More than 350 participants representing all 50 states and 13 foreign countries have been part of the 20-year history of the Communication Awards—a project of the National Council on Communicative Disorders—sponsored by ASHA and the National Association for Hearing and Speech Action.
Johnny Bush
An award-winning country singer and composer in the late 1960s and early 1970s, Bush found his career fading by the 1980s due to the effects of spasmodic dysphonia. But with the help of SLP Anat Keidar and a singing coach, Bush has regained his voice and his career and again earns glowing reviews.
After treating the audience to several songs, Bush accepted his award from Annie Glenn, saying, “If I couldn’t talk before, believe me I can’t now!” Bush explained that it is important to him to share information about spasmodic dysphonia and to help others “who don’t know what’s going on in their throat.” The “Annie” award includes a $2,500 scholarship to a student of the recipient’s choice. Bush selected Long Island University graduate student Christine Radman, who was also a professional singer when she developed spasmodic dysphonia.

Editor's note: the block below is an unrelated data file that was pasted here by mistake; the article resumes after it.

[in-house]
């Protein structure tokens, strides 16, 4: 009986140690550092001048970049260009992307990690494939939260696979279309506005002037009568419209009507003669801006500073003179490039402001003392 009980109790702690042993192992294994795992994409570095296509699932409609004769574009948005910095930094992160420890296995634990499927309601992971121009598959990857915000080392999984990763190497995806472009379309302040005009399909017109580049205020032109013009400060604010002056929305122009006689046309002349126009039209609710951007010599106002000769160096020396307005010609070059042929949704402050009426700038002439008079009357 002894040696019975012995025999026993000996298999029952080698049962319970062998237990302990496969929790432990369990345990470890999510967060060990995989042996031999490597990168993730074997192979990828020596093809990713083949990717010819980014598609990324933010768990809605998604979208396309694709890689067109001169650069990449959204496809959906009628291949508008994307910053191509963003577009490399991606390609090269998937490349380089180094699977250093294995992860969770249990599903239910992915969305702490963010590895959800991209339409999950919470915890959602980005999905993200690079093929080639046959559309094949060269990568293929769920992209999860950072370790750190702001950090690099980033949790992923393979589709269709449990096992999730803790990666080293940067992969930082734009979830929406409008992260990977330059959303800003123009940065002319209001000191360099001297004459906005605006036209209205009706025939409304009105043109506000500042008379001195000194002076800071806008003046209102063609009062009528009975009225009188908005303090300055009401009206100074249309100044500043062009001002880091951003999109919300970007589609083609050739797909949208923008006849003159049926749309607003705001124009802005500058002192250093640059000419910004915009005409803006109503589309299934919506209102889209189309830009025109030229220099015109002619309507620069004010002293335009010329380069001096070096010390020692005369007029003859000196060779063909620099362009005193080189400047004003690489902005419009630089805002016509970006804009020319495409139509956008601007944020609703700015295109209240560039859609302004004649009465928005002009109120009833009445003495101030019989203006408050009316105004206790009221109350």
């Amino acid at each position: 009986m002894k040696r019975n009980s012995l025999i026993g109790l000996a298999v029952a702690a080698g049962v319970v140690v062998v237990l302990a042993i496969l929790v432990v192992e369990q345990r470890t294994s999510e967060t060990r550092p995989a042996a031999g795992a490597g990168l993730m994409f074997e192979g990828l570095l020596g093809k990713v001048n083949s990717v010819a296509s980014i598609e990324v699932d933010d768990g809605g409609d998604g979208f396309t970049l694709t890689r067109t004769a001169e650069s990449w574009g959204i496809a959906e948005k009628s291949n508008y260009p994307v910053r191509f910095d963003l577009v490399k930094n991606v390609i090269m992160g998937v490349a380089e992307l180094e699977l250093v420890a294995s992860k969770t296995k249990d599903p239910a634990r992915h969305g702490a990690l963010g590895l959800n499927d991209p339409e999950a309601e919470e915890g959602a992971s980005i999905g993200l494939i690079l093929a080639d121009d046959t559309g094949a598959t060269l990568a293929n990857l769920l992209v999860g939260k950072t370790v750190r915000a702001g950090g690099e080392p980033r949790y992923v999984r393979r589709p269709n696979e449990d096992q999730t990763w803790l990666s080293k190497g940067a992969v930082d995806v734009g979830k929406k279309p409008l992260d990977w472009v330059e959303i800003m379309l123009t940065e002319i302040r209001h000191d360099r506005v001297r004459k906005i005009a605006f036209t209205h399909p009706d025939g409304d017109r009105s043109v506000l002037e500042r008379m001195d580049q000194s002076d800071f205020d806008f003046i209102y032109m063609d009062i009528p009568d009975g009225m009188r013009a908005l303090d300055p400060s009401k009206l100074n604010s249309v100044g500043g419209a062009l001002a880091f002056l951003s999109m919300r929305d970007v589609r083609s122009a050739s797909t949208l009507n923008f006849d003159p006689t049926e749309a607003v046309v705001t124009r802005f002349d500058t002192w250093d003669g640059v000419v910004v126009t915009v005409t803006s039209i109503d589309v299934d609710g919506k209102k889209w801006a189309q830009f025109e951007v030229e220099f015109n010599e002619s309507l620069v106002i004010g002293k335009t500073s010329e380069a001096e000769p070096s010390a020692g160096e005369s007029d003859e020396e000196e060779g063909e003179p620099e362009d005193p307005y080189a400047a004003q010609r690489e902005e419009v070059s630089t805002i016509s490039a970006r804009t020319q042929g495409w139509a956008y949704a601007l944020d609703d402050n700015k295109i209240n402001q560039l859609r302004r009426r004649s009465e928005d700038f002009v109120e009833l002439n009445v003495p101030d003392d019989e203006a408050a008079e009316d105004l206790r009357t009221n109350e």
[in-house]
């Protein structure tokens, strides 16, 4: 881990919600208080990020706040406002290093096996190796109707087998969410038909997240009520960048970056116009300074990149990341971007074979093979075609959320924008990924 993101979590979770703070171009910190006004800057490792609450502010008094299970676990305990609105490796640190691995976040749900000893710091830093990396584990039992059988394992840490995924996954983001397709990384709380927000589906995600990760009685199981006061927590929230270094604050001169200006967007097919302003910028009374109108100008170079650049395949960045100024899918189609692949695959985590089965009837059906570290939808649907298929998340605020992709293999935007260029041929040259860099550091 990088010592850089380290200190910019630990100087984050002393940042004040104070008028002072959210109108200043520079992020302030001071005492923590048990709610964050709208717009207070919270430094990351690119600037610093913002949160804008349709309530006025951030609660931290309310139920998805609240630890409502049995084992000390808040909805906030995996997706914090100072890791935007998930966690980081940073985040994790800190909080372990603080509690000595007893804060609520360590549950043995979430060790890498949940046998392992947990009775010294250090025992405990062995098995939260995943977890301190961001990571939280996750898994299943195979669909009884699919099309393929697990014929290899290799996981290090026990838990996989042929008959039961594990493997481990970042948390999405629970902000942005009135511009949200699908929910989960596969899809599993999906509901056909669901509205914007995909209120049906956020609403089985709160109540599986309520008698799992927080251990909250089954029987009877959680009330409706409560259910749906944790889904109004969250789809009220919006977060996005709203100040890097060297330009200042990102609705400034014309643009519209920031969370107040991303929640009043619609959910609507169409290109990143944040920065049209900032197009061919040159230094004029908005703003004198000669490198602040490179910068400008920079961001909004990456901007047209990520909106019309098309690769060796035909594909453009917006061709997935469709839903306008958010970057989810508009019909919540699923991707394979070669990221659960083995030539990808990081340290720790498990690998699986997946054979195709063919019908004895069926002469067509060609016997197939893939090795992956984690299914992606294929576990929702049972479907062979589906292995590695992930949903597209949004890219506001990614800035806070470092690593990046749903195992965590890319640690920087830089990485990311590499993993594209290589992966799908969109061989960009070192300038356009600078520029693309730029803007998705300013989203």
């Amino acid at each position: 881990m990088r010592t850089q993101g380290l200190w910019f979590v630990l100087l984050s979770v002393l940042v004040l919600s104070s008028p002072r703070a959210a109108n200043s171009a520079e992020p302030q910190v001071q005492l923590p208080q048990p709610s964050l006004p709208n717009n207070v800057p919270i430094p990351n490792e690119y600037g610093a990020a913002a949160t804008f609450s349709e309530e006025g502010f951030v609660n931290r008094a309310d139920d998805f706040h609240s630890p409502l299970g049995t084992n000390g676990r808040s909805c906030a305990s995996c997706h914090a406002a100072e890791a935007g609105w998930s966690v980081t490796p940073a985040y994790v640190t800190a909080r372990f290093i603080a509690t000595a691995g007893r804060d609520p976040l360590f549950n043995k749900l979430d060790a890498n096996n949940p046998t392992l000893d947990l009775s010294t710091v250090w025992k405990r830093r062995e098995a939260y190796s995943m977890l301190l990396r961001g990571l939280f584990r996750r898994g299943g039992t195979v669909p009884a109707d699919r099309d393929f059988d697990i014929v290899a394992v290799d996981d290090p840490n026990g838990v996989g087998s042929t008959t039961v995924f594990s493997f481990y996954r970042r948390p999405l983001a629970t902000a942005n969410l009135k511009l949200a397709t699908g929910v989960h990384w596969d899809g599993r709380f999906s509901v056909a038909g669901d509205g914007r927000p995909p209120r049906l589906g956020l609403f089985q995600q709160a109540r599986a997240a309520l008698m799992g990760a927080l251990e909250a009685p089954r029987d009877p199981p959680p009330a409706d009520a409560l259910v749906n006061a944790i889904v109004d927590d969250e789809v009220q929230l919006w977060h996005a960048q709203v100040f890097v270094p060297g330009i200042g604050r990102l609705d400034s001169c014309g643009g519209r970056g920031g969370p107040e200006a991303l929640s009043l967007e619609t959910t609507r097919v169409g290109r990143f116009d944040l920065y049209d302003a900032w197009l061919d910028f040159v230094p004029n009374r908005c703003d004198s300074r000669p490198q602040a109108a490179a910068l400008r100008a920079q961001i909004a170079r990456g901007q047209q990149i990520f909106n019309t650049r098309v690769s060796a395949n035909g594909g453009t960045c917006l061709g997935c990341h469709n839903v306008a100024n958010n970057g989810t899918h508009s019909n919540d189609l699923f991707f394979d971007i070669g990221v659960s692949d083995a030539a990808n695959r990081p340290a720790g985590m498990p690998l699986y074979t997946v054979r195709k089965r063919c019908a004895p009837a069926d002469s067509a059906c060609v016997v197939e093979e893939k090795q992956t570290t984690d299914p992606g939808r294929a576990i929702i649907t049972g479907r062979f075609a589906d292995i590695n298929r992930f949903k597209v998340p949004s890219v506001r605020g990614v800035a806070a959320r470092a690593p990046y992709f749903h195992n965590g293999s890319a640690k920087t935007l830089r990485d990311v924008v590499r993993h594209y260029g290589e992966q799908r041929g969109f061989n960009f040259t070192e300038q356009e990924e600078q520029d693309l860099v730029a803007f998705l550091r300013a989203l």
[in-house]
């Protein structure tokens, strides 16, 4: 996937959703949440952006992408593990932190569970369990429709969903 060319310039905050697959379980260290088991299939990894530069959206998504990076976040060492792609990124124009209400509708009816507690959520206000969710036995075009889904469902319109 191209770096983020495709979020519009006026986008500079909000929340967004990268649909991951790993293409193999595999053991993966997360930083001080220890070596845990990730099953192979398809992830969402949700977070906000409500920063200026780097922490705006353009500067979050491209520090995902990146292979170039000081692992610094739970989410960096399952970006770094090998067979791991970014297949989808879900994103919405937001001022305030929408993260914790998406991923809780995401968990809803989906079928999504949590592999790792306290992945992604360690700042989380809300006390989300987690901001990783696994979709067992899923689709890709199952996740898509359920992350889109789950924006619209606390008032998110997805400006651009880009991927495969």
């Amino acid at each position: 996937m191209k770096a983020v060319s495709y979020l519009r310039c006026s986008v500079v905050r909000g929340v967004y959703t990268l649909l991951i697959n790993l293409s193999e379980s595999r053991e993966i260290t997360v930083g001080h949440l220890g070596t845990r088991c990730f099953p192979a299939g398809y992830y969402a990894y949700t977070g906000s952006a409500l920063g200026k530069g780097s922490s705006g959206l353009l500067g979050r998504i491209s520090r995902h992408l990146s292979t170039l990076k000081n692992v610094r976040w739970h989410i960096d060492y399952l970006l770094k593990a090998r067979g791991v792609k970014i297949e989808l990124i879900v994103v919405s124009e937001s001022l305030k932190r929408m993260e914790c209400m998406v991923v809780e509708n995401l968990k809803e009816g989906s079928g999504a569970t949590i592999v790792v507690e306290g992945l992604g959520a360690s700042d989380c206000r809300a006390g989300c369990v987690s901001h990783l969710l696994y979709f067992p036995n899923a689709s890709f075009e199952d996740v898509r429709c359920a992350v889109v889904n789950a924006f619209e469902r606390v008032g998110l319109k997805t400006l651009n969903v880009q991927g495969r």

Taro Alexander
The Charles Van Riper Award recognizes the achievements of individuals who have known the anguish of stuttering and the success of achieving effective communication. Alexander has stuttered since he was 5 and spent most of his life ashamed and “not saying what I wanted to say.” But he found his voice through the performing arts and is now in the Broadway cast of “Stomp.” He spends his free time sharing his experiences and talents with others, founding the Our Time Theatre Company to bring together New York high school students who stutter to learn acting, writing, dance, singing and drumming. “We make our stories come to life using our own words, in our own time,” Alexander explained.